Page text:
During the annealing of such a primer with a template DNA, the fixed sequence determines where the complete primer binds by binding to its complementary sequence on the template DNA. The randomized sequence arrays make it possible for the presence of a unique sequence adjacent to the fixed sequence in the primer to be present with full complementarity on the template DNA at the site of the fixed-sequence binding. Thus, this procedure is able to provide a full-length primer with complementary sequence capable of binding statistically once within an expected length of a template DNA, although the sequence of the template DNA is unknown.

By this procedure, the new invention enables the cycle-sequencing of a template DNA of a given length using degenerate primers with partly-fixed sequences. For example, with a degenerate primer of approximately 16-20 nucleotides length in which 7 bases are fixed, and the remaining bases are randomized, a 10 kb template DNA can be sequenced. From a statistical standpoint, one of the different 7-fixed sequence degenerate primers will occur once at a random position within the 10 kb DNA.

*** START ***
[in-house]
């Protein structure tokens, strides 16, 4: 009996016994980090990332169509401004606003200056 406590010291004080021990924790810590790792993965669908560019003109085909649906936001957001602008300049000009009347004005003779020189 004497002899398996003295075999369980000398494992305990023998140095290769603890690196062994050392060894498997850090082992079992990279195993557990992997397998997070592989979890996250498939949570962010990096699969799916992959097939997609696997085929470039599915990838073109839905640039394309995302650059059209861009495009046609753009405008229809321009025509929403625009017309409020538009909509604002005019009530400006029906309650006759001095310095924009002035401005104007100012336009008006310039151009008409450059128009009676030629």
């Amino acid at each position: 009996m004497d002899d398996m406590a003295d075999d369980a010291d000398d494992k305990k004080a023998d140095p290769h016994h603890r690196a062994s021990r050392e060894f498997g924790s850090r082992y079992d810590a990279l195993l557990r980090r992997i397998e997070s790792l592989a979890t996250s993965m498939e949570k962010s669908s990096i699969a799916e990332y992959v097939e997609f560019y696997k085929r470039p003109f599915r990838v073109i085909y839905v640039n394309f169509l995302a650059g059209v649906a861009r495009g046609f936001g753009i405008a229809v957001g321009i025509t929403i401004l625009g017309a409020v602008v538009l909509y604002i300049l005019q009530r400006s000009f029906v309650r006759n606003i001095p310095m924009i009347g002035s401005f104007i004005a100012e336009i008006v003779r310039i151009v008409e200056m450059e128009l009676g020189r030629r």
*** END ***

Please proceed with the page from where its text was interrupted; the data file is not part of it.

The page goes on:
A sequence of about 500 bases can be obtained using this primer as the cycle-sequencing primer. Similarly, different primers with different 7-base fixed-sequence region primer will allow the sequencing of the 10 kb DNA at different, random positions, resulting in contigs, as is shown in FIG. 4.

The probability of a given 7-base sequence occurring in a template DNA is ¼7, which is once in 16,384 bases. It can be expected that, on average, a given 7-base sequence will occur approximately once within the 16 kb DNA. The reason is that the waiting interval (i.e., the distance between two events) between the successive repetitions of particular oligonucleotide sequence in a random DNA is distributed in a negative exponential manner (Senapathy, 1986; Shapiro and Senapathy, 1987; Senapathy, 1988a; Senapathy, 1988b; Senapathy, et al., 1990).